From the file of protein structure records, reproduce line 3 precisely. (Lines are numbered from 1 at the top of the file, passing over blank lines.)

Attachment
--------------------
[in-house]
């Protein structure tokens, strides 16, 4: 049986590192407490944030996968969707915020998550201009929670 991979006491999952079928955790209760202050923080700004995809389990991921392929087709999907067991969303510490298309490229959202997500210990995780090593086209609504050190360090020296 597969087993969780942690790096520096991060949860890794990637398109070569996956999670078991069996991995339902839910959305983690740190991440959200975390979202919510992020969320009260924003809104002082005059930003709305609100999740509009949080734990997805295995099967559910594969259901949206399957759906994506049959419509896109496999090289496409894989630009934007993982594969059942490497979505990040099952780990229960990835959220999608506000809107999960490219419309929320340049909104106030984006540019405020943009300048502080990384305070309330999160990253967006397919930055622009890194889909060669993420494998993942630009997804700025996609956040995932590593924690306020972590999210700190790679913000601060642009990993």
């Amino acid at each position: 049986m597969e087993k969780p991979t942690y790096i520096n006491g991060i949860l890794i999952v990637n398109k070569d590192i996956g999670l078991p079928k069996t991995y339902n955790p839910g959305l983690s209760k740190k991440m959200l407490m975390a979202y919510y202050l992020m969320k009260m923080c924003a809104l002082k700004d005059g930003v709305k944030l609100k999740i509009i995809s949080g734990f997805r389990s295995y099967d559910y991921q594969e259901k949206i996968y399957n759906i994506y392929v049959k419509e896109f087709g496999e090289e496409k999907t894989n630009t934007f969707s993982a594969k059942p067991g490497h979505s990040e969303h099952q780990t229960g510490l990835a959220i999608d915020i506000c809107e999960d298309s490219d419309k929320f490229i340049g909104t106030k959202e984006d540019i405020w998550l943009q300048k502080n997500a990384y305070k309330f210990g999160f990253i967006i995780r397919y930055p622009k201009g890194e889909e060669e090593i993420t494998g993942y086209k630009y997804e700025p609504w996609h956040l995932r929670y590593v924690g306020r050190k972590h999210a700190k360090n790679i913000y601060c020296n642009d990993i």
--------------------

């Amino acid at each position: 049986m597969e087993k969780p991979t942690y790096i520096n006491g991060i949860l890794i999952v990637n398109k070569d590192i996956g999670l078991p079928k069996t991995y339902n955790p839910g959305l983690s209760k740190k991440m959200l407490m975390a979202y919510y202050l992020m969320k009260m923080c924003a809104l002082k700004d005059g930003v709305k944030l609100k999740i509009i995809s949080g734990f997805r389990s295995y099967d559910y991921q594969e259901k949206i996968y399957n759906i994506y392929v049959k419509e896109f087709g496999e090289e496409k999907t894989n630009t934007f969707s993982a594969k059942p067991g490497h979505s990040e969303h099952q780990t229960g510490l990835a959220i999608d915020i506000c809107e999960d298309s490219d419309k929320f490229i340049g909104t106030k959202e984006d540019i405020w998550l943009q300048k502080n997500a990384y305070k309330f210990g999160f990253i967006i995780r397919y930055p622009k201009g890194e889909e060669e090593i993420t494998g993942y086209k630009y997804e700025p609504w996609h956040l995932r929670y590593v924690g306020r050190k972590h999210a700190k360090n790679i913000y601060c020296n642009d990993i």